Q. You wanted attention? 

          A. Sure. 

          Q. Widespread attention? 

          A. Yes, sir. 

Later, Mr. Chapman expressed regret for giving a 1987 interview to People magazine and insisted that despite speaking with Barbara Walters and Larry King, he has denied most requests. He complained about being quoted out of context. 

          Q. Are there any other areas you feel you should straighten out, as you put it, any false perceptions that you feel? 

          A. Yes, sir. I don't think I'm a celebrity. A chimpanzee could have done what I did. 

          Q. Being a chimpanzee that doesn't mean you are a chimpanzee or not a chimpanzee. 

          A. What I mean is there was no skill in what I did, and anyone could have done this. Anyone could have pulled the trigger, and I'm nobody special, and I just wish it was that way. Unfortunately it's not, but I do wish I was a big nobody again. . . . I wish this had never happened. 

Given the chance to make a closing statement, Mr. Chapman apologized. 

          What I did was despicable. . . . I don't feel it's up to me to ask to be let out. Again, I believe that once you take a person's life, that's it. . . . 

          I'd like to take the opportunity to apologize to Mrs. Lennon. I've thought about what it's like in her mind to be there that night, to see the blood, hear the screams, to be up all night with the Beatle music playing through her apartment window. . . . 

          I feel that I see John Lennon now not as a celebrity. I did then. I saw him as a cardboard cutout on an album cover. I was very young and stupid, and you get caught up in the media and the records and the music. And now I I've come to grips with the fact that John Lennon was a person. This has nothing to do with being a Beatle or a  celebrity or famous. He was breathing, and I knocked him right off his feet. . . . I don't have a leg to stand on because I took his right out from under him, and he bled to death. And I'm sorry that occurred.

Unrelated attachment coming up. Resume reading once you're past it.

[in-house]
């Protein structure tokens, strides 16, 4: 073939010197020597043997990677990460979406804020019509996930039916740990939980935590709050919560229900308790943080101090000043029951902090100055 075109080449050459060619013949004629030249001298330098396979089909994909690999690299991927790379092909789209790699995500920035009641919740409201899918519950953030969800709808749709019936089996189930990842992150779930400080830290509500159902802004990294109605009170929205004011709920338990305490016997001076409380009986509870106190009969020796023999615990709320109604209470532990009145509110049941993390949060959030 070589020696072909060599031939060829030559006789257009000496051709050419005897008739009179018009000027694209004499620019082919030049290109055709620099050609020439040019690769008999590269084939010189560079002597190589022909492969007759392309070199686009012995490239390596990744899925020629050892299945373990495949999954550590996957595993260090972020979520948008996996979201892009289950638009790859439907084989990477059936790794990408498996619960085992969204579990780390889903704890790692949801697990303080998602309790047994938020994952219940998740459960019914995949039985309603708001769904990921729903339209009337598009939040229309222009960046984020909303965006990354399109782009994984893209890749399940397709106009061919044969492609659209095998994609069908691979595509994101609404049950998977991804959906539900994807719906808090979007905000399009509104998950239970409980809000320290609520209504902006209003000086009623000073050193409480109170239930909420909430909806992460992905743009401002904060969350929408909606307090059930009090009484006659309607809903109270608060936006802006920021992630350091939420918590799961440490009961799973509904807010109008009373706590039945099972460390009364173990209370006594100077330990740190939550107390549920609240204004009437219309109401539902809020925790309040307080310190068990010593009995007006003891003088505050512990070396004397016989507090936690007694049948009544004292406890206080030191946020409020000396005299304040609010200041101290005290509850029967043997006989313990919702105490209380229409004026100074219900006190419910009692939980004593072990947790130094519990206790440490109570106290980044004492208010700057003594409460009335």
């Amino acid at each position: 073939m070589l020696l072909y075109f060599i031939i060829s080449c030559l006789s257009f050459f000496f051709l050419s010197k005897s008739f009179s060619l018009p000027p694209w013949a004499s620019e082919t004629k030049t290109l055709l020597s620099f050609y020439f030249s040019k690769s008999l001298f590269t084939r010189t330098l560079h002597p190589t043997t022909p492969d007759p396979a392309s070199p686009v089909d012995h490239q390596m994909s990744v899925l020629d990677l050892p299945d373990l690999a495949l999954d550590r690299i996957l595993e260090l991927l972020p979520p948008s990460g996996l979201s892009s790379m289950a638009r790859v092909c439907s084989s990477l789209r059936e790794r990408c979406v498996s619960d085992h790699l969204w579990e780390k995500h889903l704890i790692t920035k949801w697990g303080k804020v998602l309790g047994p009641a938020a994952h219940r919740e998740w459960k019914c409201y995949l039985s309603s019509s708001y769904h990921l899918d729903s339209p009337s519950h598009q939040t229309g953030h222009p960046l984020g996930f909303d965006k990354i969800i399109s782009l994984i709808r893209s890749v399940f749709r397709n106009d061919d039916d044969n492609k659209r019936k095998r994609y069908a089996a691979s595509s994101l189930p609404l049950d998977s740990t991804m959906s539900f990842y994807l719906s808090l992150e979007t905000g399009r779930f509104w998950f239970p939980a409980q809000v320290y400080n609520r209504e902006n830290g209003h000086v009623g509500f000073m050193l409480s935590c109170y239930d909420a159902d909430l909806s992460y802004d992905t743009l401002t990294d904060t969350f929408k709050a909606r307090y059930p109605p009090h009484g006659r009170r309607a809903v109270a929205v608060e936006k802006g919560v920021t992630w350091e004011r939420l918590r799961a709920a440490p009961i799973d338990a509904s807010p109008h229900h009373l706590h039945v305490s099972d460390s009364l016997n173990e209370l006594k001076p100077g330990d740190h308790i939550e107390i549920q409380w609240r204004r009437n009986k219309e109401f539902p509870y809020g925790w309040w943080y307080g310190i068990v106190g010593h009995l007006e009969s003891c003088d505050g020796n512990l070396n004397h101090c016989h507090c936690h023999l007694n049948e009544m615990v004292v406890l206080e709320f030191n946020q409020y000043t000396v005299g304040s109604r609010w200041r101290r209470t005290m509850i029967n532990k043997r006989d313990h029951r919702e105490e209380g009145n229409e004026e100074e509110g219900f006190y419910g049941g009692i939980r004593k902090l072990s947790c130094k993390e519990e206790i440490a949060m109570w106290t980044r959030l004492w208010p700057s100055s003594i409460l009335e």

And I want to talk about Mrs. Lennon again. I can't imagine her pain. I can't feel it . . . I saw an article in Newsweek about three months ago. . . . She said on that night that she was shaking uncontrollably. And I think for the first time I really realized, you know, the pain that I caused. I mean, here's a person that can't control their body, and that really hit home. . . . I originally wasn't going to come here after that article I read, because of the shaking uncontrollably. That bothered me. And I think it really hit home.

          Again, I'm not saying these things for for you to give me any kind of consideration of letting me go. I'm saying that because they are real, and it happened to me, and I felt her pain then and I can honestly say I didn't even want to feel it up until then. It's a horrible thing to, you know, realize what you've done. 

          The parole board, which usually issues its decisions within a day or two, rejected Mr. Chapman's application a few hours later. He becomes eligible for parole again in October 2002.


   John Lennon Exhibit At Rock Hall  Includes Blood-Splattered Glasses


      With increasing competition for rock and roll artifacts, the  Rock and Roll Hall of Fame and Museum needed a shot in the arm to show it is still the place for music fans to garner  heir history lessons.